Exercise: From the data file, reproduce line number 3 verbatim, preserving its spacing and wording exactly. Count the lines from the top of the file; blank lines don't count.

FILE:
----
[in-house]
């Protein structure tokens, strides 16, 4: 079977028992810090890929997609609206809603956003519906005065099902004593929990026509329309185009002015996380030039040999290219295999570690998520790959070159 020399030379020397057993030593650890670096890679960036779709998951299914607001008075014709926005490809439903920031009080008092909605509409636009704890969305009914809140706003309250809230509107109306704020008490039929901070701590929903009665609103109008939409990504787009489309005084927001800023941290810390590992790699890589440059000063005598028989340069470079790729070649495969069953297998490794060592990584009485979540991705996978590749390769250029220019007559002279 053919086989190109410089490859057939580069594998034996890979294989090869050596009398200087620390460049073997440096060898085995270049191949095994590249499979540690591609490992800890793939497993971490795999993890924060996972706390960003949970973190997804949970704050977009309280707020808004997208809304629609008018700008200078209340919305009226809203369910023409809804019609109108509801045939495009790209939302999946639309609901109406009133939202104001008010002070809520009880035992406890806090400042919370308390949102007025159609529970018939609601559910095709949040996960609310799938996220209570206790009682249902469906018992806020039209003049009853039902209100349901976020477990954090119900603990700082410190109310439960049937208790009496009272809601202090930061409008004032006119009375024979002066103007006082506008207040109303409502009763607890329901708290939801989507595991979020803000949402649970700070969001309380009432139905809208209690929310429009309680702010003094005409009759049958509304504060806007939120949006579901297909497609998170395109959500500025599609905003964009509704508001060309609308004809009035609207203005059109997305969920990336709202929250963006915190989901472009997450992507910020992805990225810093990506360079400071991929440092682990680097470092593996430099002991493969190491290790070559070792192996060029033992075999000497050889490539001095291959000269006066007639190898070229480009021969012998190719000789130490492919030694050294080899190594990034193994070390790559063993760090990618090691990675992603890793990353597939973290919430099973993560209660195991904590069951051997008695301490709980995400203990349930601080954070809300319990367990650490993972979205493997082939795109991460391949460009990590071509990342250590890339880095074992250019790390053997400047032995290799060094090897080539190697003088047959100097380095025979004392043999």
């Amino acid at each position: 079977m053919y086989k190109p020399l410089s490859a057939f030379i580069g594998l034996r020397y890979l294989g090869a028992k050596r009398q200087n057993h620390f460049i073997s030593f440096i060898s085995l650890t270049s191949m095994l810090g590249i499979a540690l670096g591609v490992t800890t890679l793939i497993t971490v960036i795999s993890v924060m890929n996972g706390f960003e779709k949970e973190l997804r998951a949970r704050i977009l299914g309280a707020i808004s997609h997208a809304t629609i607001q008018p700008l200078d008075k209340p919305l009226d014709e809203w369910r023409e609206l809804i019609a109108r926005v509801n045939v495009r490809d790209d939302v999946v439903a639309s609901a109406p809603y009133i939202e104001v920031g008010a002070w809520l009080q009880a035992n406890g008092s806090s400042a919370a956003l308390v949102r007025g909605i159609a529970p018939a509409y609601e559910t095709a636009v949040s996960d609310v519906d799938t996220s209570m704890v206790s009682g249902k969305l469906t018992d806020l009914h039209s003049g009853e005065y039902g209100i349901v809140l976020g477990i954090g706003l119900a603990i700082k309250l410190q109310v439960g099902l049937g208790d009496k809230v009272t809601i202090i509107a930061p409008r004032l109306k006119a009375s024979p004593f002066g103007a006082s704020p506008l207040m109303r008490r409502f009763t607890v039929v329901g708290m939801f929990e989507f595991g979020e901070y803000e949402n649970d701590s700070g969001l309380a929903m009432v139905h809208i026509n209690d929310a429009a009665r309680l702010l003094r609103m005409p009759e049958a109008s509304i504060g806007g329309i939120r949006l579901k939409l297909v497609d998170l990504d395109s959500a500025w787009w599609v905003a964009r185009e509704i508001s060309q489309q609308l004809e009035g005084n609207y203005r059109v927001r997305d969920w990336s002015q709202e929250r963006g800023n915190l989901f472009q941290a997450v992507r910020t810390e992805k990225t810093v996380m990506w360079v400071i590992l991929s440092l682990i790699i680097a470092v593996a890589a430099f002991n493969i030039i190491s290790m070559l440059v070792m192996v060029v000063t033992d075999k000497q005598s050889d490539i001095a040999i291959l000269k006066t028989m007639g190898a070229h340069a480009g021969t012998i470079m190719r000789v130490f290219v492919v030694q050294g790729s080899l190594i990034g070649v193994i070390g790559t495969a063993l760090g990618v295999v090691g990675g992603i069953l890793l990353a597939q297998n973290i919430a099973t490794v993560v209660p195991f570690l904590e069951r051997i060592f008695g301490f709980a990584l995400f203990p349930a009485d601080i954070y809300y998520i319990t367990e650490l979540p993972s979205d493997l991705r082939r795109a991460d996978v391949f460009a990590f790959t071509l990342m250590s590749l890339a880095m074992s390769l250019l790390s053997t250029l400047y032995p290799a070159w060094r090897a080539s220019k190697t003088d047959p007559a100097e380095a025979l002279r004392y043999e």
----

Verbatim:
């Amino acid at each position: 079977m053919y086989k190109p020399l410089s490859a057939f030379i580069g594998l034996r020397y890979l294989g090869a028992k050596r009398q200087n057993h620390f460049i073997s030593f440096i060898s085995l650890t270049s191949m095994l810090g590249i499979a540690l670096g591609v490992t800890t890679l793939i497993t971490v960036i795999s993890v924060m890929n996972g706390f960003e779709k949970e973190l997804r998951a949970r704050i977009l299914g309280a707020i808004s997609h997208a809304t629609i607001q008018p700008l200078d008075k209340p919305l009226d014709e809203w369910r023409e609206l809804i019609a109108r926005v509801n045939v495009r490809d790209d939302v999946v439903a639309s609901a109406p809603y009133i939202e104001v920031g008010a002070w809520l009080q009880a035992n406890g008092s806090s400042a919370a956003l308390v949102r007025g909605i159609a529970p018939a509409y609601e559910t095709a636009v949040s996960d609310v519906d799938t996220s209570m704890v206790s009682g249902k969305l469906t018992d806020l009914h039209s003049g009853e005065y039902g209100i349901v809140l976020g477990i954090g706003l119900a603990i700082k309250l410190q109310v439960g099902l049937g208790d009496k809230v009272t809601i202090i509107a930061p409008r004032l109306k006119a009375s024979p004593f002066g103007a006082s704020p506008l207040m109303r008490r409502f009763t607890v039929v329901g708290m939801f929990e989507f595991g979020e901070y803000e949402n649970d701590s700070g969001l309380a929903m009432v139905h809208i026509n209690d929310a429009a009665r309680l702010l003094r609103m005409p009759e049958a109008s509304i504060g806007g329309i939120r949006l579901k939409l297909v497609d998170l990504d395109s959500a500025w787009w599609v905003a964009r185009e509704i508001s060309q489309q609308l004809e009035g005084n609207y203005r059109v927001r997305d969920w990336s002015q709202e929250r963006g800023n915190l989901f472009q941290a997450v992507r910020t810390e992805k990225t810093v996380m990506w360079v400071i590992l991929s440092l682990i790699i680097a470092v593996a890589a430099f002991n493969i030039i190491s290790m070559l440059v070792m192996v060029v000063t033992d075999k000497q005598s050889d490539i001095a040999i291959l000269k006066t028989m007639g190898a070229h340069a480009g021969t012998i470079m190719r000789v130490f290219v492919v030694q050294g790729s080899l190594i990034g070649v193994i070390g790559t495969a063993l760090g990618v295999v090691g990675g992603i069953l890793l990353a597939q297998n973290i919430a099973t490794v993560v209660p195991f570690l904590e069951r051997i060592f008695g301490f709980a990584l995400f203990p349930a009485d601080i954070y809300y998520i319990t367990e650490l979540p993972s979205d493997l991705r082939r795109a991460d996978v391949f460009a990590f790959t071509l990342m250590s590749l890339a880095m074992s390769l250019l790390s053997t250029l400047y032995p290799a070159w060094r090897a080539s220019k190697t003088d047959p007559a100097e380095a025979l002279r004392y043999e």